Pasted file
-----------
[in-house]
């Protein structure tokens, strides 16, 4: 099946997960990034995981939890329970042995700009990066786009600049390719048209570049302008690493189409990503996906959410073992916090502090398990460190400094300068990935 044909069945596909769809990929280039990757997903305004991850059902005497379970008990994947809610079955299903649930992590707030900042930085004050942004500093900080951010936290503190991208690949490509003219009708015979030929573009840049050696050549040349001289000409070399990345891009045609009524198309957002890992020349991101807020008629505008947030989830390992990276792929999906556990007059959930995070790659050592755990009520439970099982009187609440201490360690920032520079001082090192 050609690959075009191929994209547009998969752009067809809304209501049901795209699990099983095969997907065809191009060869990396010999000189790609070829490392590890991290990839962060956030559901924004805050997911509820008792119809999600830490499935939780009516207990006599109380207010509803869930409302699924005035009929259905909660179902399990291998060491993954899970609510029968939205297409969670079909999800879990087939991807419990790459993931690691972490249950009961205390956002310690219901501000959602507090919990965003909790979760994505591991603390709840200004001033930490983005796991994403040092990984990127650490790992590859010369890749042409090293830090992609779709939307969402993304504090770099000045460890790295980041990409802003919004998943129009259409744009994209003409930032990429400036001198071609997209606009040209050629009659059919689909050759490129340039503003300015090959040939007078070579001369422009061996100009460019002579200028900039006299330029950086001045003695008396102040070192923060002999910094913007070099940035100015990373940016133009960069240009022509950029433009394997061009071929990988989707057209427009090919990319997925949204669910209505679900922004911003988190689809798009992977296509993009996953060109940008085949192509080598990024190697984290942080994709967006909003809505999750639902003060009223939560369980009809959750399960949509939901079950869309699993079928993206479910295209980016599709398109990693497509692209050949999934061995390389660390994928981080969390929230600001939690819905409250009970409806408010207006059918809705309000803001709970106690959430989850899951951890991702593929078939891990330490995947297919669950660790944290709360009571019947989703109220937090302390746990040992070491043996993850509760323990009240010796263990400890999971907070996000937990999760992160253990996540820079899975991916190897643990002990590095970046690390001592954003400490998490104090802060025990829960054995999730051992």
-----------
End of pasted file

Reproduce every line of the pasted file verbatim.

[in-house]
């Protein structure tokens, strides 16, 4: 099946997960990034995981939890329970042995700009990066786009600049390719048209570049302008690493189409990503996906959410073992916090502090398990460190400094300068990935 044909069945596909769809990929280039990757997903305004991850059902005497379970008990994947809610079955299903649930992590707030900042930085004050942004500093900080951010936290503190991208690949490509003219009708015979030929573009840049050696050549040349001289000409070399990345891009045609009524198309957002890992020349991101807020008629505008947030989830390992990276792929999906556990007059959930995070790659050592755990009520439970099982009187609440201490360690920032520079001082090192 050609690959075009191929994209547009998969752009067809809304209501049901795209699990099983095969997907065809191009060869990396010999000189790609070829490392590890991290990839962060956030559901924004805050997911509820008792119809999600830490499935939780009516207990006599109380207010509803869930409302699924005035009929259905909660179902399990291998060491993954899970609510029968939205297409969670079909999800879990087939991807419990790459993931690691972490249950009961205390956002310690219901501000959602507090919990965003909790979760994505591991603390709840200004001033930490983005796991994403040092990984990127650490790992590859010369890749042409090293830090992609779709939307969402993304504090770099000045460890790295980041990409802003919004998943129009259409744009994209003409930032990429400036001198071609997209606009040209050629009659059919689909050759490129340039503003300015090959040939007078070579001369422009061996100009460019002579200028900039006299330029950086001045003695008396102040070192923060002999910094913007070099940035100015990373940016133009960069240009022509950029433009394997061009071929990988989707057209427009090919990319997925949204669910209505679900922004911003988190689809798009992977296509993009996953060109940008085949192509080598990024190697984290942080994709967006909003809505999750639902003060009223939560369980009809959750399960949509939901079950869309699993079928993206479910295209980016599709398109990693497509692209050949999934061995390389660390994928981080969390929230600001939690819905409250009970409806408010207006059918809705309000803001709970106690959430989850899951951890991702593929078939891990330490995947297919669950660790944290709360009571019947989703109220937090302390746990040992070491043996993850509760323990009240010796263990400890999971907070996000937990999760992160253990996540820079899975991916190897643990002990590095970046690390001592954003400490998490104090802060025990829960054995999730051992």